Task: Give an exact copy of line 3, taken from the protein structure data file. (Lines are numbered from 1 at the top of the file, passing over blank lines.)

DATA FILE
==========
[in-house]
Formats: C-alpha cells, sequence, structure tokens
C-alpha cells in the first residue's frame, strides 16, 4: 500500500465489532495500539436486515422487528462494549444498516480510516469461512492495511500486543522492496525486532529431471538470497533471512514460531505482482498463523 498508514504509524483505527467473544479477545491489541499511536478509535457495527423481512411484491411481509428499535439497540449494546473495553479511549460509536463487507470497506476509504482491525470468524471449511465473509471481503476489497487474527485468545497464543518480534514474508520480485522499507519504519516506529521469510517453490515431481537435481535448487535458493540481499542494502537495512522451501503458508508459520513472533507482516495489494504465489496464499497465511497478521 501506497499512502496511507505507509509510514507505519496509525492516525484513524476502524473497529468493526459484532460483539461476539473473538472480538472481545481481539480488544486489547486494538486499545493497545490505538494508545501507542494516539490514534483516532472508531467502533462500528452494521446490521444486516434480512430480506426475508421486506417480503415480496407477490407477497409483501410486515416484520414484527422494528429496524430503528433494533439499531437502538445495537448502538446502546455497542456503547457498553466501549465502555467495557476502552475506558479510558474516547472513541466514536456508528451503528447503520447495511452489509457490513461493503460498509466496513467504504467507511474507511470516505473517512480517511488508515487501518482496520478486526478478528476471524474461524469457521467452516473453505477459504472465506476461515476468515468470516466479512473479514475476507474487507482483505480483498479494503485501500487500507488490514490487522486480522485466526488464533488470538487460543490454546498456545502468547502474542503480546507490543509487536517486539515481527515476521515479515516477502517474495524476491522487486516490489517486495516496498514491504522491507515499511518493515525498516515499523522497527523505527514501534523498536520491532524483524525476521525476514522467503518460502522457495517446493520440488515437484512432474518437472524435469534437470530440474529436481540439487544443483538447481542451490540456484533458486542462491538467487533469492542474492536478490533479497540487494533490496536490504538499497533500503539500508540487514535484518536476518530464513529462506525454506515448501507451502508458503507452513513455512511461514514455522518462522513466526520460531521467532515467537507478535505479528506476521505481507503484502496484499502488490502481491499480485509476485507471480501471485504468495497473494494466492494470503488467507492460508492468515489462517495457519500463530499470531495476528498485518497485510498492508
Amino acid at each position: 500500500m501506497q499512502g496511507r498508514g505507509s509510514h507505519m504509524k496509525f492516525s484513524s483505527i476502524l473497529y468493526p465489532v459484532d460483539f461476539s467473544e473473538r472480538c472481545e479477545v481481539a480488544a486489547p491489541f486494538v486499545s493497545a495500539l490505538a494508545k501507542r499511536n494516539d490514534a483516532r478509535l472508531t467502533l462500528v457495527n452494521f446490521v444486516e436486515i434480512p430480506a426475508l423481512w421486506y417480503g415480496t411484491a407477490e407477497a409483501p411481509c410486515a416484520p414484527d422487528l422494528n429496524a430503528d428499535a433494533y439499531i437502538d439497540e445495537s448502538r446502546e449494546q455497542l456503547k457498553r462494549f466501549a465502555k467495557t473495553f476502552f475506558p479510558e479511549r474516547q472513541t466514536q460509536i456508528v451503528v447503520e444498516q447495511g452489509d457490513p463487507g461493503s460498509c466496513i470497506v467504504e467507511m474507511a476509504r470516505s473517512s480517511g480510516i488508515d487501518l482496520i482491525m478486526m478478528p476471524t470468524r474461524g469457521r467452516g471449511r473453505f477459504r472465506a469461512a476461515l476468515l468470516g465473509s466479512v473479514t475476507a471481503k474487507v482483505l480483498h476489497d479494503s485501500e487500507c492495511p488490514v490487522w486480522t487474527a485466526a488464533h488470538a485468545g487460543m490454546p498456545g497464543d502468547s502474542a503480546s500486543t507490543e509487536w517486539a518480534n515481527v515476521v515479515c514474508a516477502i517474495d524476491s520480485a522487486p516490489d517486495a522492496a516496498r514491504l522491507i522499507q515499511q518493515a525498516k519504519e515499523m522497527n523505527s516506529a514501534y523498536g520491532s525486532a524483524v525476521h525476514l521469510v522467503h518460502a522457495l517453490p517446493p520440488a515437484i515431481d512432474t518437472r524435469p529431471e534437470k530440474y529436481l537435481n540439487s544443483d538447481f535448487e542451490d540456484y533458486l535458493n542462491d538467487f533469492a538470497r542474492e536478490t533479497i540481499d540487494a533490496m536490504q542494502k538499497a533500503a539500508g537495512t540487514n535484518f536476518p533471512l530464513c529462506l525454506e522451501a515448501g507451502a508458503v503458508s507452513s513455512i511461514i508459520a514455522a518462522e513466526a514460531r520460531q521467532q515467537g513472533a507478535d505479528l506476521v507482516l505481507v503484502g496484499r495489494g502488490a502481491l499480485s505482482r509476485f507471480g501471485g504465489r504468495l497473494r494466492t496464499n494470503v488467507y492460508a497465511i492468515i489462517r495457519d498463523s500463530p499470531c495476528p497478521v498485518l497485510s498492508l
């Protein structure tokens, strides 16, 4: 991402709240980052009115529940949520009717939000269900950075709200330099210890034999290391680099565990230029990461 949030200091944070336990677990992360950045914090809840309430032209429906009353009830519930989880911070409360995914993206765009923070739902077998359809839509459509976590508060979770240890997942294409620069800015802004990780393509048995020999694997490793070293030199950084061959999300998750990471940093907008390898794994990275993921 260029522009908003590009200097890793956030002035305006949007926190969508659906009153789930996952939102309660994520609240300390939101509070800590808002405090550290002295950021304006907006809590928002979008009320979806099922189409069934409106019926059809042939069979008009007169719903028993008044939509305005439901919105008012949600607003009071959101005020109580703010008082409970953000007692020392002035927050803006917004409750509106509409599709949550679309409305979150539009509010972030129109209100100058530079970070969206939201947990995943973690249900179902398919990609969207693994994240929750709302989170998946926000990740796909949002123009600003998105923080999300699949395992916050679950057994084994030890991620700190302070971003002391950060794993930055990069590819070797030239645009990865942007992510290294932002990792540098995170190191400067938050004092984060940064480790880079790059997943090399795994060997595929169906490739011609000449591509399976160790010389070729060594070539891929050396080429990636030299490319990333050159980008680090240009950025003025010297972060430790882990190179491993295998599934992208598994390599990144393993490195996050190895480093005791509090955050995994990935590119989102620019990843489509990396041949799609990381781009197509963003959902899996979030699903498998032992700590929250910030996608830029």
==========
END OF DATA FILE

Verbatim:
C-alpha cells in the first residue's frame, strides 16, 4: 500500500465489532495500539436486515422487528462494549444498516480510516469461512492495511500486543522492496525486532529431471538470497533471512514460531505482482498463523 498508514504509524483505527467473544479477545491489541499511536478509535457495527423481512411484491411481509428499535439497540449494546473495553479511549460509536463487507470497506476509504482491525470468524471449511465473509471481503476489497487474527485468545497464543518480534514474508520480485522499507519504519516506529521469510517453490515431481537435481535448487535458493540481499542494502537495512522451501503458508508459520513472533507482516495489494504465489496464499497465511497478521 501506497499512502496511507505507509509510514507505519496509525492516525484513524476502524473497529468493526459484532460483539461476539473473538472480538472481545481481539480488544486489547486494538486499545493497545490505538494508545501507542494516539490514534483516532472508531467502533462500528452494521446490521444486516434480512430480506426475508421486506417480503415480496407477490407477497409483501410486515416484520414484527422494528429496524430503528433494533439499531437502538445495537448502538446502546455497542456503547457498553466501549465502555467495557476502552475506558479510558474516547472513541466514536456508528451503528447503520447495511452489509457490513461493503460498509466496513467504504467507511474507511470516505473517512480517511488508515487501518482496520478486526478478528476471524474461524469457521467452516473453505477459504472465506476461515476468515468470516466479512473479514475476507474487507482483505480483498479494503485501500487500507488490514490487522486480522485466526488464533488470538487460543490454546498456545502468547502474542503480546507490543509487536517486539515481527515476521515479515516477502517474495524476491522487486516490489517486495516496498514491504522491507515499511518493515525498516515499523522497527523505527514501534523498536520491532524483524525476521525476514522467503518460502522457495517446493520440488515437484512432474518437472524435469534437470530440474529436481540439487544443483538447481542451490540456484533458486542462491538467487533469492542474492536478490533479497540487494533490496536490504538499497533500503539500508540487514535484518536476518530464513529462506525454506515448501507451502508458503507452513513455512511461514514455522518462522513466526520460531521467532515467537507478535505479528506476521505481507503484502496484499502488490502481491499480485509476485507471480501471485504468495497473494494466492494470503488467507492460508492468515489462517495457519500463530499470531495476528498485518497485510498492508